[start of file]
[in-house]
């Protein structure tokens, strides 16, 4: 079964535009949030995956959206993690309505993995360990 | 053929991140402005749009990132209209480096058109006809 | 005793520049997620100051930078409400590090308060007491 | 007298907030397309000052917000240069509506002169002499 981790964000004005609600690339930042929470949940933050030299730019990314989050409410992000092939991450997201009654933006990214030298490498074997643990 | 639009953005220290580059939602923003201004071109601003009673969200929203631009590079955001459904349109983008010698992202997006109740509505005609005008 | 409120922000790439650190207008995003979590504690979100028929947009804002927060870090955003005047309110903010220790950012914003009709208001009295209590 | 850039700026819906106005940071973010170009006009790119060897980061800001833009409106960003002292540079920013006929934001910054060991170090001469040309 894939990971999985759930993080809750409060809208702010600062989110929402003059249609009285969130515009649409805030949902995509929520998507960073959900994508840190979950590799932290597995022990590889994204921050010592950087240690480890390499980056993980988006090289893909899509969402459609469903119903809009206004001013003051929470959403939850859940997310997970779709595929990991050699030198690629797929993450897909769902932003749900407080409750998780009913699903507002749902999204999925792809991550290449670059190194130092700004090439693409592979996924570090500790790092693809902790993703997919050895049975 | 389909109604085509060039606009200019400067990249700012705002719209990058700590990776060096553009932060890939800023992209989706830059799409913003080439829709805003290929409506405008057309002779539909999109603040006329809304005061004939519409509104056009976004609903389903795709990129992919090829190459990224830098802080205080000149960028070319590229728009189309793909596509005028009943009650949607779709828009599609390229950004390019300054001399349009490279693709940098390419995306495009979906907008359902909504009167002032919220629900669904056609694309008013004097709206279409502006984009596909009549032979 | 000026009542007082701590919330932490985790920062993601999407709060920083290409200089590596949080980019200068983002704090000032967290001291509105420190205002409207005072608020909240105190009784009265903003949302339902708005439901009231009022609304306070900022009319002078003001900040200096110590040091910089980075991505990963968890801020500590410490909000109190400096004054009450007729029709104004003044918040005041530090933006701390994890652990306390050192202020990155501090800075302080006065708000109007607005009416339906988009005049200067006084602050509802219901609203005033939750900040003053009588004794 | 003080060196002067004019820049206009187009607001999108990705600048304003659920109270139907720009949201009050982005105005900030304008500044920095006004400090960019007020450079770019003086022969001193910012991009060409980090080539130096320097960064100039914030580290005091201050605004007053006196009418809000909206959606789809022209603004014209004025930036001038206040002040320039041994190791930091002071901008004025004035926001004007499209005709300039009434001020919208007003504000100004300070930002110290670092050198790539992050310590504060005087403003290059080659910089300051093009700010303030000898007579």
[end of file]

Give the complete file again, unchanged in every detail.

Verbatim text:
[in-house]
């Protein structure tokens, strides 16, 4: 079964535009949030995956959206993690309505993995360990 | 053929991140402005749009990132209209480096058109006809 | 005793520049997620100051930078409400590090308060007491 | 007298907030397309000052917000240069509506002169002499 981790964000004005609600690339930042929470949940933050030299730019990314989050409410992000092939991450997201009654933006990214030298490498074997643990 | 639009953005220290580059939602923003201004071109601003009673969200929203631009590079955001459904349109983008010698992202997006109740509505005609005008 | 409120922000790439650190207008995003979590504690979100028929947009804002927060870090955003005047309110903010220790950012914003009709208001009295209590 | 850039700026819906106005940071973010170009006009790119060897980061800001833009409106960003002292540079920013006929934001910054060991170090001469040309 894939990971999985759930993080809750409060809208702010600062989110929402003059249609009285969130515009649409805030949902995509929520998507960073959900994508840190979950590799932290597995022990590889994204921050010592950087240690480890390499980056993980988006090289893909899509969402459609469903119903809009206004001013003051929470959403939850859940997310997970779709595929990991050699030198690629797929993450897909769902932003749900407080409750998780009913699903507002749902999204999925792809991550290449670059190194130092700004090439693409592979996924570090500790790092693809902790993703997919050895049975 | 389909109604085509060039606009200019400067990249700012705002719209990058700590990776060096553009932060890939800023992209989706830059799409913003080439829709805003290929409506405008057309002779539909999109603040006329809304005061004939519409509104056009976004609903389903795709990129992919090829190459990224830098802080205080000149960028070319590229728009189309793909596509005028009943009650949607779709828009599609390229950004390019300054001399349009490279693709940098390419995306495009979906907008359902909504009167002032919220629900669904056609694309008013004097709206279409502006984009596909009549032979 | 000026009542007082701590919330932490985790920062993601999407709060920083290409200089590596949080980019200068983002704090000032967290001291509105420190205002409207005072608020909240105190009784009265903003949302339902708005439901009231009022609304306070900022009319002078003001900040200096110590040091910089980075991505990963968890801020500590410490909000109190400096004054009450007729029709104004003044918040005041530090933006701390994890652990306390050192202020990155501090800075302080006065708000109007607005009416339906988009005049200067006084602050509802219901609203005033939750900040003053009588004794 | 003080060196002067004019820049206009187009607001999108990705600048304003659920109270139907720009949201009050982005105005900030304008500044920095006004400090960019007020450079770019003086022969001193910012991009060409980090080539130096320097960064100039914030580290005091201050605004007053006196009418809000909206959606789809022209603004014209004025930036001038206040002040320039041994190791930091002071901008004025004035926001004007499209005709300039009434001020919208007003504000100004300070930002110290670092050198790539992050310590504060005087403003290059080659910089300051093009700010303030000898007579």